3 Min Read
* House bill would deny SEC $222 mln funding increase
* Would make consumer agency subject to appropriations
* Part of Republican attack on Dodd-Frank (Adds details on consumer bureau budget)
WASHINGTON, June 15 (Reuters) - The U.S. Securities and Exchange Commission would be denied a dramatic funding increase for the 2012 fiscal year under a bill released on Wednesday by the House Appropriations Committee.
The Republican-led committee's bill would also strip the newly created consumer financial watchdog of its independent funding, subjecting it to the politically charged annual budget process starting in 2013.
"This new agency created by the Dodd-Frank legislation has not yet been fully constituted and many questions remain as to its authority and mission," the committee said in a statement.
The new Consumer Financial Protection Bureau will open its doors next month and under the Dodd-Frank law it will receive funding directly from the Federal Reserve.
Republicans have complained this will limit the ability of Congress to oversee the bureau.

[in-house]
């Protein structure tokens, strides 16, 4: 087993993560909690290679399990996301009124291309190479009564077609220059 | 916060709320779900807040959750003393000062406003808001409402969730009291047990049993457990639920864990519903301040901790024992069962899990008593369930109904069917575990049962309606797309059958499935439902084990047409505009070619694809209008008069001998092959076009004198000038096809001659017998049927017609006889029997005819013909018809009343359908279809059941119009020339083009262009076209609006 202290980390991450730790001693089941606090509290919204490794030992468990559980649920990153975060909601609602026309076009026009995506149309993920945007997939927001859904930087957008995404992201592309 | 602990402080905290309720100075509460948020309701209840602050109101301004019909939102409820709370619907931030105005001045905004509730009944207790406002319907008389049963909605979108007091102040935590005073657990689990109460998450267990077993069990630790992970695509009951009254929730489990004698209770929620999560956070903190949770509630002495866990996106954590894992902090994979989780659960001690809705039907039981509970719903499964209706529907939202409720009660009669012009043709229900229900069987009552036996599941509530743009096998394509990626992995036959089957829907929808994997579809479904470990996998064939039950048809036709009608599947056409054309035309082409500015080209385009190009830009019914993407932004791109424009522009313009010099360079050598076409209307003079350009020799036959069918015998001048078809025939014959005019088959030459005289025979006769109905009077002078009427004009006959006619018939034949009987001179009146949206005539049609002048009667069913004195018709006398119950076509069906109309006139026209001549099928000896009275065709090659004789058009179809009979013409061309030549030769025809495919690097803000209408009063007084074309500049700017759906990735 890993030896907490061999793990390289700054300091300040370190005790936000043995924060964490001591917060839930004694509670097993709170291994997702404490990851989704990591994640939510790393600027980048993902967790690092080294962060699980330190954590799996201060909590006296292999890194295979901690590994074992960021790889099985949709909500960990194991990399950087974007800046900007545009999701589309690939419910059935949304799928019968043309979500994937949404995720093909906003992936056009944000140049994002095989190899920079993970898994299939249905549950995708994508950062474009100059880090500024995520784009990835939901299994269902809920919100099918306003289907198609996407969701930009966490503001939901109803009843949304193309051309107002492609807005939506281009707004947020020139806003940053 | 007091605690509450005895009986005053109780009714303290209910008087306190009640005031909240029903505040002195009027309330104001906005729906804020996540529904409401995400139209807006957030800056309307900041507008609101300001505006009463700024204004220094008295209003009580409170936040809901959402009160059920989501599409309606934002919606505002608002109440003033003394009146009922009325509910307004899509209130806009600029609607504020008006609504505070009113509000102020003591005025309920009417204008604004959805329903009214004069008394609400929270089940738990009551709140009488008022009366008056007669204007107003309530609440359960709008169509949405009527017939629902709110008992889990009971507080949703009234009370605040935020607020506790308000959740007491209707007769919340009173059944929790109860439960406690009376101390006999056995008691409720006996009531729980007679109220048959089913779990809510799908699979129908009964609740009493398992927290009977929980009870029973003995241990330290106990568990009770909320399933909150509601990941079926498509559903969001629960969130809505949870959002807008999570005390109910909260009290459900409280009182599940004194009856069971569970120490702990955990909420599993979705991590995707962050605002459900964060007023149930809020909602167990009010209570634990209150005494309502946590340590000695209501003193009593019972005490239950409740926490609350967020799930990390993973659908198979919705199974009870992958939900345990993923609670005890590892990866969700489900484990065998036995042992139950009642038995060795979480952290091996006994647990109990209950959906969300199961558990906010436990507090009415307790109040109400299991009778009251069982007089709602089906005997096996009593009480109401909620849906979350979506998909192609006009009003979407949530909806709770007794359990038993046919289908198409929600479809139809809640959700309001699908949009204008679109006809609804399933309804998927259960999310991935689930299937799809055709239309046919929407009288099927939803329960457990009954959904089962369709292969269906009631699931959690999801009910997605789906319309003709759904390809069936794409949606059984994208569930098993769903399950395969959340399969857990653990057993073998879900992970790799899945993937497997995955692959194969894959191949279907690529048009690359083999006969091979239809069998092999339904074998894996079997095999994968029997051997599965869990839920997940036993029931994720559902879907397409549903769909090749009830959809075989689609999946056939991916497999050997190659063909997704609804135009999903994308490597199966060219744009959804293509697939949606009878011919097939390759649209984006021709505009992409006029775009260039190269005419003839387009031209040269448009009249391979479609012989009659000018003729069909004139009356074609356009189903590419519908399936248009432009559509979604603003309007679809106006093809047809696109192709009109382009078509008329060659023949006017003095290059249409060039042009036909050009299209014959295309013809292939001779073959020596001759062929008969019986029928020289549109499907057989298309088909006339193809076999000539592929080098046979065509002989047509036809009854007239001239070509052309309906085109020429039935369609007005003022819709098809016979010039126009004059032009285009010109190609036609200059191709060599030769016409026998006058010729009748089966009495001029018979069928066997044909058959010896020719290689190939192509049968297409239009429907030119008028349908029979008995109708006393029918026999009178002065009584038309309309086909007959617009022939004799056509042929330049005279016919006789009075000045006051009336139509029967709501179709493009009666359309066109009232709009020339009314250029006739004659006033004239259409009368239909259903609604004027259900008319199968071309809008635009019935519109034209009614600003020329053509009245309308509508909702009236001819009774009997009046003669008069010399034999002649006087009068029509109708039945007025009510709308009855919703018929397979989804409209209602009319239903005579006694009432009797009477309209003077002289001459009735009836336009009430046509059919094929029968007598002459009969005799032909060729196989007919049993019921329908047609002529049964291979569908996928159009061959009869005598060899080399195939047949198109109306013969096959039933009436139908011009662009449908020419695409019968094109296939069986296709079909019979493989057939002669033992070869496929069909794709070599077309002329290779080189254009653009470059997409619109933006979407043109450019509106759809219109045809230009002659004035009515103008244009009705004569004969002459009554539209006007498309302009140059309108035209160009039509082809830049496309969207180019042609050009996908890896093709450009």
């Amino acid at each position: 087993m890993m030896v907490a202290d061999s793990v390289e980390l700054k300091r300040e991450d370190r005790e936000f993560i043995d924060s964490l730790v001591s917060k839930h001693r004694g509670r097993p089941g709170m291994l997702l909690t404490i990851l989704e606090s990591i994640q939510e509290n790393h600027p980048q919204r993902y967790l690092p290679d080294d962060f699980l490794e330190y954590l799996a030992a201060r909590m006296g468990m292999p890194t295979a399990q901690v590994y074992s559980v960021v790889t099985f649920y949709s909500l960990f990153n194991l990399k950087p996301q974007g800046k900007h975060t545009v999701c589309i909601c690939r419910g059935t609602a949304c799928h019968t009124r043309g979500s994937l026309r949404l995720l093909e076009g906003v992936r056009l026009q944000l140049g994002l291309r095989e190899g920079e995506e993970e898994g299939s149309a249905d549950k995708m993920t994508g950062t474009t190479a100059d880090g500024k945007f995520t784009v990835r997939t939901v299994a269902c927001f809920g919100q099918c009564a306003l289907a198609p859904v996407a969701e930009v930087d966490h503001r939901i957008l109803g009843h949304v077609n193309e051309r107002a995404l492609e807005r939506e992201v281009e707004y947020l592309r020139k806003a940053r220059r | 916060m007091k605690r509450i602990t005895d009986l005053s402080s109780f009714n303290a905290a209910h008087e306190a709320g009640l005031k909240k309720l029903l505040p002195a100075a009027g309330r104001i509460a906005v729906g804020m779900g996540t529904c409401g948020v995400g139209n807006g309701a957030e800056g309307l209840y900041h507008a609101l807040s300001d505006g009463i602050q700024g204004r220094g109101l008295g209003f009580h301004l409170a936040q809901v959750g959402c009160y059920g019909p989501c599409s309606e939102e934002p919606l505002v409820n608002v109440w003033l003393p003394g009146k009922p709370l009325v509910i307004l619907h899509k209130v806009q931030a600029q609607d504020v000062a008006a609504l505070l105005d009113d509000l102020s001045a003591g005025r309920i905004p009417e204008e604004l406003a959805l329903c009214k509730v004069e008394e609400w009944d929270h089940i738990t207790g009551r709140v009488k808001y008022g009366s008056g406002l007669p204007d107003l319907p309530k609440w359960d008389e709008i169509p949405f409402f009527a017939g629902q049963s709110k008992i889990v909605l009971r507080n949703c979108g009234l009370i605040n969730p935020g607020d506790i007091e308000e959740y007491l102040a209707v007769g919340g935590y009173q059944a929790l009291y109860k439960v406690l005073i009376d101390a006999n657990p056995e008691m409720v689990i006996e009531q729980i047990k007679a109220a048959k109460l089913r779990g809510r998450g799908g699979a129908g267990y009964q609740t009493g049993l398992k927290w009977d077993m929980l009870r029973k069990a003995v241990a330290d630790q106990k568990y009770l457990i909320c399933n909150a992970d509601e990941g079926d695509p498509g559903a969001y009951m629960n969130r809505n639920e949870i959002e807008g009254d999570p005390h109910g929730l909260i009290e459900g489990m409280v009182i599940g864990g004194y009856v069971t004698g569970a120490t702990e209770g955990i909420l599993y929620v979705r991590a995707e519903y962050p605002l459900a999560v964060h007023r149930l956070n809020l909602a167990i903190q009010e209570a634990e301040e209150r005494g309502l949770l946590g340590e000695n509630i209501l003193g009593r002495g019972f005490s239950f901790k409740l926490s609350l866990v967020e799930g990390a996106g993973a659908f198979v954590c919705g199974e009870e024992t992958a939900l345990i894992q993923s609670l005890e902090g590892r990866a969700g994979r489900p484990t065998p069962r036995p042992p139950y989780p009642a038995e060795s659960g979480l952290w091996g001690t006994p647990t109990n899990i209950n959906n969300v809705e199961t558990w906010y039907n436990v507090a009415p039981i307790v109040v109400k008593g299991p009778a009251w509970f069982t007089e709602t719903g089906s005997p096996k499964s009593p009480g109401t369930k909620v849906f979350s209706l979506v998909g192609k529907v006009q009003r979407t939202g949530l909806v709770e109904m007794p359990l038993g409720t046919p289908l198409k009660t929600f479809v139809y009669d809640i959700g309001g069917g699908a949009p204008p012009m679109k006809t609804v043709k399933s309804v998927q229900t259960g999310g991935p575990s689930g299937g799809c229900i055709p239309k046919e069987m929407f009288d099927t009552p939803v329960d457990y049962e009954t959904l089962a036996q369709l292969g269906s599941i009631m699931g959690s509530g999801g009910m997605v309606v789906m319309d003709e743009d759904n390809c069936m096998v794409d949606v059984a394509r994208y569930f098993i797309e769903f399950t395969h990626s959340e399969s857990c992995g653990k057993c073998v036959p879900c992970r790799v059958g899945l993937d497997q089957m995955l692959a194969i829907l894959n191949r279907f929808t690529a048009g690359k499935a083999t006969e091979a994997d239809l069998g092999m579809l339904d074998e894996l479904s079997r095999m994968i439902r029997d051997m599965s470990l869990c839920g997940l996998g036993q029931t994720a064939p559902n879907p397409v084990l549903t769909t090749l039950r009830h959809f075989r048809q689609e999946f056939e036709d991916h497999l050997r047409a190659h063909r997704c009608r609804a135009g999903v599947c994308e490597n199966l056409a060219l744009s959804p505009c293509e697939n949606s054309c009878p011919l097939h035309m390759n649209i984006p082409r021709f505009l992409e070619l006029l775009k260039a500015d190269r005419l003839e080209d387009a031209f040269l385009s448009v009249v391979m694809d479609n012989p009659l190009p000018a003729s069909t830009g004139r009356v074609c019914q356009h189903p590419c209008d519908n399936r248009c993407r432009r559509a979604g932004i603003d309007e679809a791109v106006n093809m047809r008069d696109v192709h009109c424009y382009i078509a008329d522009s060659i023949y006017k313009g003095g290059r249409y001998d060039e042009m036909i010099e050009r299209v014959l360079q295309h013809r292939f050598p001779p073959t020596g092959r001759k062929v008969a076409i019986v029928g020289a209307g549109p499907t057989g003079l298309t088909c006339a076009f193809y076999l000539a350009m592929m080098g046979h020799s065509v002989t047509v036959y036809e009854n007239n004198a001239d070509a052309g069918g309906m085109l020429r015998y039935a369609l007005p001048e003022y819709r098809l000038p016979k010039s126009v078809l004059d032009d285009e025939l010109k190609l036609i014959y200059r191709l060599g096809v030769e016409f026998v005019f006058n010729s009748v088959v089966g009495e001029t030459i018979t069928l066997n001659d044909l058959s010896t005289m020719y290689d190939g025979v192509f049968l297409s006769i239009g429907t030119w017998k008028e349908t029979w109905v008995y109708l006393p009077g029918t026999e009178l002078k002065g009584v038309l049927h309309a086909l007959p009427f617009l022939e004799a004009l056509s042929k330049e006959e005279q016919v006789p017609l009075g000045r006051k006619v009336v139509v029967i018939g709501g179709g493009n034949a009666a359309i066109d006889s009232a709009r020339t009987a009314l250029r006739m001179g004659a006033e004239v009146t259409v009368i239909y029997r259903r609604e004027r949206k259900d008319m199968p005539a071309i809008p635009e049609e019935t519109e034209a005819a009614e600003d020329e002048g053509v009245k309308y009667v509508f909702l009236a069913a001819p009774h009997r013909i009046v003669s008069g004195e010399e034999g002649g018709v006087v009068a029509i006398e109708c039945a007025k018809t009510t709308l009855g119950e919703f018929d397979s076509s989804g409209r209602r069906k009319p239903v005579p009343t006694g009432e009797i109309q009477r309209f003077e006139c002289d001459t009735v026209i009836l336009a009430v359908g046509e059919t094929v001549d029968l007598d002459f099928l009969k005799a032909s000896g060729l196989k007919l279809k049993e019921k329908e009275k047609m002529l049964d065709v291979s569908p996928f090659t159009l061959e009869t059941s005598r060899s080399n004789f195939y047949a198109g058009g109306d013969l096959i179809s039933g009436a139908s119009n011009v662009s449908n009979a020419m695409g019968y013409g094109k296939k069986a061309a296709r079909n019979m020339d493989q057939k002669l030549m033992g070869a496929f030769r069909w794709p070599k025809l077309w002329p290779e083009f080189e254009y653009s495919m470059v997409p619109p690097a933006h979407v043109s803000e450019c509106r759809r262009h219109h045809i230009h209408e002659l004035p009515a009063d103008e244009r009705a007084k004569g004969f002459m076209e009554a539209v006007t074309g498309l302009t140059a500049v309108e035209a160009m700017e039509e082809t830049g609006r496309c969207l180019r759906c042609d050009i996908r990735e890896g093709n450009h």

The spending legislation released on Wednesday would limit the amount the bureau could receive from the Fed in 2012 to $200 million.
The Obama administration officials setting up the bureau estimated in February that the new agency would need a budget of $329 million in fiscal 2012.
The funding for the SEC would be kept steady at $1.2 billion for the fiscal year that starts Oct. 1, according to the bill. The Obama administration had asked for a $222 million bump in funding for the agency that was given more responsibility to police markets in last year's Dodd-Frank financial reform law.
Republicans are trying to attack the overhaul of financial regulations by denying funding to agencies responsible for overseeing the reforms.
The SEC and the Commodity Futures Trading Commission are the two main financial regulators whose budget must be approved by Congress each year.
Leaders of both agencies have said that under their current budgets they will have trouble implementing the policy changes called for by Dodd-Frank. (Reporting by Andy Sullivan and Dave Clarke, writing by Karey Wutkowski, editing by Dave Zimmerman and Matthew Lewis)